The following speakers made this a very informative conference: Phyllis D. Light – RH, has almost 25 years of clinical experience as an herbal consultant and teacher. She provides continuing education classes for nurses and other health care professionals as well as classes at the Appalachian Center for Herbal Studies. She is Professor of Herbal Studies at Clayton College of Natural Heath. Her formal training was preceded by traditional training from Appalachian Folk herbalist such as her Cherokee/Creek grandmother Rosie Light and renowned Alabama herbalist Tommie Bass.Darryl Patton – ND, publisher, author, educator and Master Herbalist has been called a walking encyclopedia of herbal folklore. He spent 12 years studying under the internationally recognized A.L. “Tommie” Bass and is adjunct Professor of Herbal Studies at Clayton College. Darryl operates a wilderness survival training school in North Alabama and is the veteran of numerous trips to the Peruvian Amazon where he graduated from the Peruvian Air Force’s Jungle Operations and Survival School. He and his wife Jane live on Lookout Mountain and may be reached at www.thesouthernherbalist.com. Debbie Boutelier – Her interest in herbs began in the 80’s with a culinary herb garden. In 1995 she took the next step in her education by taking the Alabama Master Gardener course. She has logged over 4,000 hours of volunteer service to the Master Gardener program, which lead to an eight year stint as a County Extension Agent in Autauga County. She now teaches nationally and serves on the Board of Directors of the Herb Society of America. Thomas Easley – At the age of 14 completed a five year apprenticeship under a Master Herbalist and at the age of 19 opened his first herb store. After years of study under professional members of the American Herbalist Guild he became a certified instructor and started teaching at schools and medical colleges. Thomas is also on the Board of Directors of Herbs for Orphans, an organization fighting childhood malnutrition in poverty-stricken countries. Dr. Safaa Al-Hamdani – A Fulbright Scholar and a professor in the Department of Biology at Jacksonville State University. Since 2005 he has been Editor in Chief of “Alabama Academy of Science Journal”. He is a recipient of the Association of Southeastern Biologists Meritorious Teaching Award and his research in plant physiology is published worldwide. Safaa is the originator of the Books for Bagdad program which has sent over 55,000 textbooks to Iraq.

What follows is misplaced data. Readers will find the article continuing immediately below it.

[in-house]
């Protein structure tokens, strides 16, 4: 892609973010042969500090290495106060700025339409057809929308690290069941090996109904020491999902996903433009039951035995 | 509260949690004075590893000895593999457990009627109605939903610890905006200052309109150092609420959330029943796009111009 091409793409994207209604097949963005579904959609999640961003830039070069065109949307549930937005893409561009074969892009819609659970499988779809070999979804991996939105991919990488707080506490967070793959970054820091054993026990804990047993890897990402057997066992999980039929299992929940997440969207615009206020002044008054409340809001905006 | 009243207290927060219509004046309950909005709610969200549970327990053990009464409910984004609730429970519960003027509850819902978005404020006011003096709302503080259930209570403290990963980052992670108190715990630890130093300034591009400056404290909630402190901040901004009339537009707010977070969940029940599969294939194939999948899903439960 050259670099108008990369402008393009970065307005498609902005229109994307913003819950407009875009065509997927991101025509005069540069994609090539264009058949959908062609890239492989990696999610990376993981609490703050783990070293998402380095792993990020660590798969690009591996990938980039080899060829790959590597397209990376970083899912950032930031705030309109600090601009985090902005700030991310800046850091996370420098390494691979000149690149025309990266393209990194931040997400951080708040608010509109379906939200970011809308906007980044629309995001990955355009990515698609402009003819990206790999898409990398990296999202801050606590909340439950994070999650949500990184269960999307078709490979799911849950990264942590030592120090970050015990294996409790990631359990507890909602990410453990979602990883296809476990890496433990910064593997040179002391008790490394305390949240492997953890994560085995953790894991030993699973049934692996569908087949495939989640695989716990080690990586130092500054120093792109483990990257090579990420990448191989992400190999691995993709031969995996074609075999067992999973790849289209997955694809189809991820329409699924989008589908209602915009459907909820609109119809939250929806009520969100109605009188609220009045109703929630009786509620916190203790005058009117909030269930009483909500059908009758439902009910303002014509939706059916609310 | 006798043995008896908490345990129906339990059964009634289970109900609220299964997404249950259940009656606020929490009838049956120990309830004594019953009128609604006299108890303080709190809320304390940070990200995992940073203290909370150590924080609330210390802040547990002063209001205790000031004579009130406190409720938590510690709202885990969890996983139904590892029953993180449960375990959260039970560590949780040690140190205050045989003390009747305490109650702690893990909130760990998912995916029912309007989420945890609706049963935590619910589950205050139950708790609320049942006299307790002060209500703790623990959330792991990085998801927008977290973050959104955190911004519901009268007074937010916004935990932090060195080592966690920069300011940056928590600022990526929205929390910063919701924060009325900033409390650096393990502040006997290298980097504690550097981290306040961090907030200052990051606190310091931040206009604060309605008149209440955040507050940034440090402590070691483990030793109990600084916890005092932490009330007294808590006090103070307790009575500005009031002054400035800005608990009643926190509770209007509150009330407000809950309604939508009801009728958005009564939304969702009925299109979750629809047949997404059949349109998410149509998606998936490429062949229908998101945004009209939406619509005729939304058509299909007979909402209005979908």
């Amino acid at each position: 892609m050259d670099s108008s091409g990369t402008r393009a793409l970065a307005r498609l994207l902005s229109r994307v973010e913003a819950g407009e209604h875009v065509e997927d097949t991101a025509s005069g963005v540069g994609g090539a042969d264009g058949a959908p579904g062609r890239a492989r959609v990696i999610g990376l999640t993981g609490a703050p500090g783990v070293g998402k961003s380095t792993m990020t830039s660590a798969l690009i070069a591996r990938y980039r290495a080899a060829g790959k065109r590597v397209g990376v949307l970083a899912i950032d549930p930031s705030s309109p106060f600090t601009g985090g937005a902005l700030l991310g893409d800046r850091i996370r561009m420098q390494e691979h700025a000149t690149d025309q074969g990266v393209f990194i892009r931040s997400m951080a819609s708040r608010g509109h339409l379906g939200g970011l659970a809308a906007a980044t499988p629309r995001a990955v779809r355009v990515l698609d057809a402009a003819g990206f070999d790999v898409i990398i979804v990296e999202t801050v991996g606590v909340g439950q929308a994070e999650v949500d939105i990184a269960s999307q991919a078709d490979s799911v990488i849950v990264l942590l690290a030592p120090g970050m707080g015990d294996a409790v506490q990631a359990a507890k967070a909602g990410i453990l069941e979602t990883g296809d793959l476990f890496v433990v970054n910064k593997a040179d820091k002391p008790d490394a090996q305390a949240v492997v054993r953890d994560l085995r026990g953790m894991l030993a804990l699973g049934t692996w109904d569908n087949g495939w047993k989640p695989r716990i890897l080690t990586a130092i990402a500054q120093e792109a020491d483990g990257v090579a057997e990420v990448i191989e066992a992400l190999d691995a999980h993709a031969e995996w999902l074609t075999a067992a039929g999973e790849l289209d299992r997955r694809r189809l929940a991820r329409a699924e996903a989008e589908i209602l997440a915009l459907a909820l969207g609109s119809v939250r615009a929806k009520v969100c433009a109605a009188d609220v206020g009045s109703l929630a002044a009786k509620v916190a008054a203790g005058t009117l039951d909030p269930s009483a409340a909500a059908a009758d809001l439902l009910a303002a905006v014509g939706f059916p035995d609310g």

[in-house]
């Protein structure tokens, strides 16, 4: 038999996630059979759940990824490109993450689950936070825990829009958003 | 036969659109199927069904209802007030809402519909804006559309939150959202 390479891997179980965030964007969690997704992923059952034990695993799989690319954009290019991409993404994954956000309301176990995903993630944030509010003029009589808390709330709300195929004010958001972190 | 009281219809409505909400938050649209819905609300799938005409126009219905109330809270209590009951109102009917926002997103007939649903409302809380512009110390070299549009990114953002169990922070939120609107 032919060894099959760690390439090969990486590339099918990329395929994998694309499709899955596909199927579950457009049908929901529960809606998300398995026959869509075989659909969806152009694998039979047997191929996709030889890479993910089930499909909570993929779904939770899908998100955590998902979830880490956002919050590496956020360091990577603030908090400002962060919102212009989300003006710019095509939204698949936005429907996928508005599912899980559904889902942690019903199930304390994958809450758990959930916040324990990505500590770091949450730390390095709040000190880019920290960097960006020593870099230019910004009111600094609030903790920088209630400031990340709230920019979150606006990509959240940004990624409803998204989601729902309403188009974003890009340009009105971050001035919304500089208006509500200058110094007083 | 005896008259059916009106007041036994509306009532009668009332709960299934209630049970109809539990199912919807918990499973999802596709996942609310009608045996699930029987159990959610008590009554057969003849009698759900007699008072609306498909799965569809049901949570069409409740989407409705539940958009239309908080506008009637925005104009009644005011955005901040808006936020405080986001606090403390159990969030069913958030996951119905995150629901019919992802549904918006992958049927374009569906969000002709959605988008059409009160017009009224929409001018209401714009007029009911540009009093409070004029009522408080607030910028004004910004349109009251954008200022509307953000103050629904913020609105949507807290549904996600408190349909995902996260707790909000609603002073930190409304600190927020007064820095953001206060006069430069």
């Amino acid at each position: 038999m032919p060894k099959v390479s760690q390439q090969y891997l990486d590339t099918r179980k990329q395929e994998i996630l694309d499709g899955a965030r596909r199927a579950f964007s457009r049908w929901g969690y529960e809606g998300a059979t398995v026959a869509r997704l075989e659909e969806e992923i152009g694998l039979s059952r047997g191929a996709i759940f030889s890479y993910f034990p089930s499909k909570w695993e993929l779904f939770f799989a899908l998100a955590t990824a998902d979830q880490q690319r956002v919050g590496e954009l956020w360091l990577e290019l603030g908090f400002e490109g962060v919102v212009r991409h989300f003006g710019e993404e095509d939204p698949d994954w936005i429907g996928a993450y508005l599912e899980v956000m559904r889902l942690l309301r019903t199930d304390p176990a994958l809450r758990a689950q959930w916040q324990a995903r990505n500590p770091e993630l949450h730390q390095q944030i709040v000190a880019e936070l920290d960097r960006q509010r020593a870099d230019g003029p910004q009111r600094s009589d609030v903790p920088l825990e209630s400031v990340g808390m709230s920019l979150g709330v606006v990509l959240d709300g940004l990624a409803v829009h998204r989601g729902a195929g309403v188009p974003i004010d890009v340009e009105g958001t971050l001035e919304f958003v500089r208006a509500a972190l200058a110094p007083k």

The newly-formed Alabama Medicinal Plant Growers Association (AMPGA), believing that medicinal plant production could be a new income source for Alabama landowners, invited the public to attend its first annual business meeting and education conference in Goodwyn Hall at Auburn University in Montgomery. The program focused on educating growers (and potential growers) about production, management, harvesting, and marketing methods for medicinal plants, herbs, and mushrooms. The species and varieties best suited for Alabama, their cultural methods, disease and pest management, appropriate harvesting, processing and storage methods were discussed by speakers which include two herbalists, a veterinarian who uses medicinal herbs in her practice, a dealer in medicinal herbs, and researchers and growers with knowledge on cultivation of medicinal plants suitable for Alabama.Dennis Shannon, one of the Auburn researchers involved in the AMPGA (along with other educators/researchers from Alabama A&M, Tuskegee University, and Jacksonville State University) says that some medicinal plants are understory species that can be grown in Alabama’s forests and woodlands in conjunction with other land use strategies, such as hunting and tree farming, and others can be grown in open fields. These plants could be a boon for landowners, particularly for under resourced landowners and farmers looking for high-value crops to grow on their under-utilized fields, forests or lightly wooded land. Also, many native medicinal plant species are considered endangered or threatened and cultivating them may help protect wild populations and protect the public from imported products that may be contaminated with harmful contaminants, such as pesticides, heavy metals and other materials.
For this second meeting, Dennis Shannon gave a presentation on “Why Form a Growers Association”. Rao Mentreddy gave a presentation on “How a Growers Association Could Operate”. Mike Reeves gave a presentation on “Things to Consider when Forming a Growers Association” and circulated a sample mission statement and sample bylaws from other organizations and other handouts.
This was the initial meeting of the AMPGA. It was held at the North Shelby Library in Shelby County, AL. It was mostly a business meeting, but there were some discussions on medicinal plants.